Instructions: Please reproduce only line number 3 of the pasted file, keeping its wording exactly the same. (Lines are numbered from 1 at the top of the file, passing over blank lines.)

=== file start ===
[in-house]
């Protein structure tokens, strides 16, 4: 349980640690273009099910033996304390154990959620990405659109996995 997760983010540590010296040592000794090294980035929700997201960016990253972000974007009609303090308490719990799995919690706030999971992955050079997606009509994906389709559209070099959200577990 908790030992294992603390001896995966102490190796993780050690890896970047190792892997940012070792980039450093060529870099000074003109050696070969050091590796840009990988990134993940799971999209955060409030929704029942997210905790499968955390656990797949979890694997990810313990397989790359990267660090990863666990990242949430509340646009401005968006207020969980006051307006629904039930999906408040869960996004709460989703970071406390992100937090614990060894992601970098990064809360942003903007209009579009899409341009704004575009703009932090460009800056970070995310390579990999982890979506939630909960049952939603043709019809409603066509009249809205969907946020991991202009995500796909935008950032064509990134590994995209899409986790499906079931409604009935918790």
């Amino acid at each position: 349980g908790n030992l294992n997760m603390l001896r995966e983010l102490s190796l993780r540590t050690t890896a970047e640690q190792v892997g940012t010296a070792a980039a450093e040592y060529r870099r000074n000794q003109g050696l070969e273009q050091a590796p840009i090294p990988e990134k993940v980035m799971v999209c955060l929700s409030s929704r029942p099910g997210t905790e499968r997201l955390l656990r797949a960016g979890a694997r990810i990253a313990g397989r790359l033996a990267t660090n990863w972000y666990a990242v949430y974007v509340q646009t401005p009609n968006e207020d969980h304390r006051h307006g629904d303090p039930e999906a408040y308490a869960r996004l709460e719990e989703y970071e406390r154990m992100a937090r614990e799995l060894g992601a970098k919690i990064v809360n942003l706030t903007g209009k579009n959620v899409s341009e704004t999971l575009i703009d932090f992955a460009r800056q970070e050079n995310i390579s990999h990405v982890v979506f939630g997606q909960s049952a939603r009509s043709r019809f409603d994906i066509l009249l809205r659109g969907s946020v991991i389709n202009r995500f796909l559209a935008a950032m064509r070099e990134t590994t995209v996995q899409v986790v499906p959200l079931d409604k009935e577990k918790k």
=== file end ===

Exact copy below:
């Amino acid at each position: 349980g908790n030992l294992n997760m603390l001896r995966e983010l102490s190796l993780r540590t050690t890896a970047e640690q190792v892997g940012t010296a070792a980039a450093e040592y060529r870099r000074n000794q003109g050696l070969e273009q050091a590796p840009i090294p990988e990134k993940v980035m799971v999209c955060l929700s409030s929704r029942p099910g997210t905790e499968r997201l955390l656990r797949a960016g979890a694997r990810i990253a313990g397989r790359l033996a990267t660090n990863w972000y666990a990242v949430y974007v509340q646009t401005p009609n968006e207020d969980h304390r006051h307006g629904d303090p039930e999906a408040y308490a869960r996004l709460e719990e989703y970071e406390r154990m992100a937090r614990e799995l060894g992601a970098k919690i990064v809360n942003l706030t903007g209009k579009n959620v899409s341009e704004t999971l575009i703009d932090f992955a460009r800056q970070e050079n995310i390579s990999h990405v982890v979506f939630g997606q909960s049952a939603r009509s043709r019809f409603d994906i066509l009249l809205r659109g969907s946020v991991i389709n202009r995500f796909l559209a935008a950032m064509r070099e990134t590994t995209v996995q899409v986790v499906p959200l079931d409604k009935e577990k918790k």